Shares in Partygaming, owner of the Partypoker website, have closed 11% up at 129p on their first day of conditional trading.
Online betting is legal in many countries
The firm's offer price of 116p valued it at £4.64bn ($8.46bn), the biggest UK debut in five years. The shares make their formal trading debut on 30 June.
The float has been controversial given claims that online betting is banned in the US, home to many Partygaming users.
The Gibraltar-based firm was set up in 1997 and had profits of £371m in 2004.
During the first three months of 2005 earnings growth has continued and sales almost doubled from the same period a year earlier.
Values of major FTSE 100 firms
J Sainsbury £4.89bn
Old Mutual £4.68bn
British Land £4.59bn
Hilton Group £4.50bn
Tate & Lyle £2.28bn
William Hill £2.11bn
Source: Thomson Financial
*Based on offer price of 116p
The company said the money raised in the flotation would be used to fund acquisitions, develop new products and expand its business into new countries.
Founders Anurag Dikshit, husband and wife Ruth Parasol and Russ DeLeon, and Vikrant Bhargava, are in line for windfalls which could reach £1bn.
They will keep share stakes worth more than £3bn.
Euan Stirling, investment director of Standard Life, told the BBC that the 116p price - towards the lower end of the expected range of 115-120p - meant the firm "was looking to encourage a positive aftermarket" in the shares once trading began.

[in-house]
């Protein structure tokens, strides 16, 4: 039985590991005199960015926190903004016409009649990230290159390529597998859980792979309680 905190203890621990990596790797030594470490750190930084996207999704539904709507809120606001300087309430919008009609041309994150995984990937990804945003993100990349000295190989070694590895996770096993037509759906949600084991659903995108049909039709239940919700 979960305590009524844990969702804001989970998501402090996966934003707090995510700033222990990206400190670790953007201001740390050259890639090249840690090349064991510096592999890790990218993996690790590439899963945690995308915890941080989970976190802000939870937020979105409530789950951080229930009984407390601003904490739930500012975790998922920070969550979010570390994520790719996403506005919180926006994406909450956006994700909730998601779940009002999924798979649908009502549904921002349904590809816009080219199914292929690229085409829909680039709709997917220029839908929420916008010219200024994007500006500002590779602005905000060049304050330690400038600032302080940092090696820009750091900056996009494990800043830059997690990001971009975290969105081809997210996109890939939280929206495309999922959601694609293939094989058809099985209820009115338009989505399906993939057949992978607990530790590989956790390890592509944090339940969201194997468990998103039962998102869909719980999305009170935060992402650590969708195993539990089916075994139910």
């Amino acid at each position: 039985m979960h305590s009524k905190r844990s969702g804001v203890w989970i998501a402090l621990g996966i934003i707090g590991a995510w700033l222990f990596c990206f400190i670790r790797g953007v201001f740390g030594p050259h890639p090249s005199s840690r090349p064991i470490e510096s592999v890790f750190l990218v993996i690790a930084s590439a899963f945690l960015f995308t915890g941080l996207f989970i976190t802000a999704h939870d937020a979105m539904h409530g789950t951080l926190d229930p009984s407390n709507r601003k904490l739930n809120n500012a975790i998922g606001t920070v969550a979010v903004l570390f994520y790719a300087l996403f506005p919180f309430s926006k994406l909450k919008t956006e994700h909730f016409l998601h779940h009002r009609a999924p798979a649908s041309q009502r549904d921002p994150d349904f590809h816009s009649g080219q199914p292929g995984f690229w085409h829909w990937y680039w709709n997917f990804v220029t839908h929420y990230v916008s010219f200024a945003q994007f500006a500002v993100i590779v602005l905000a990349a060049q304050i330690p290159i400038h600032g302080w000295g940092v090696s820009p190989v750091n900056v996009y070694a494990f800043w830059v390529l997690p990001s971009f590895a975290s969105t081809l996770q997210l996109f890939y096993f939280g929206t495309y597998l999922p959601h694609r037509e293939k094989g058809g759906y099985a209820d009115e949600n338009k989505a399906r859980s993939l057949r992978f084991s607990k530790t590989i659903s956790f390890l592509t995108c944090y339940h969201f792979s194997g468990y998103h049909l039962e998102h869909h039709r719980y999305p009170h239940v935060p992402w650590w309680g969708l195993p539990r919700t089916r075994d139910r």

The risks surrounding Partygaming are hard to price in
But he pointed out that the company is in an unusual situation, facing risks which were difficult to price.
"If the regulatory or legal situation changes, the taps can effectively be turned off for Partygaming (in the US)," he said. "So the fast growth investors are looking for could disappear in smoke."
The company also faced criticism from organisations concerned about the 24-hour availability of online gambling, which encourages users to chase losses.
"The Salvation Army is deeply concerned by the explosion of internet gambling sites such as Party Poker, Jonathan Lomax of The Salvation Army, a UK charity, which does a lot of work with the homeless, said.
"Online gambling is potentially very addictive and can ruin people's lives. Following the passing of the Gambling Act internet gambling sites will be able to register in the UK.
"They (Partygaming) should commit to doing that, submit themselves to regulation and taxation, and prove that they care about some of the vulnerable people who end up addicted to gambling."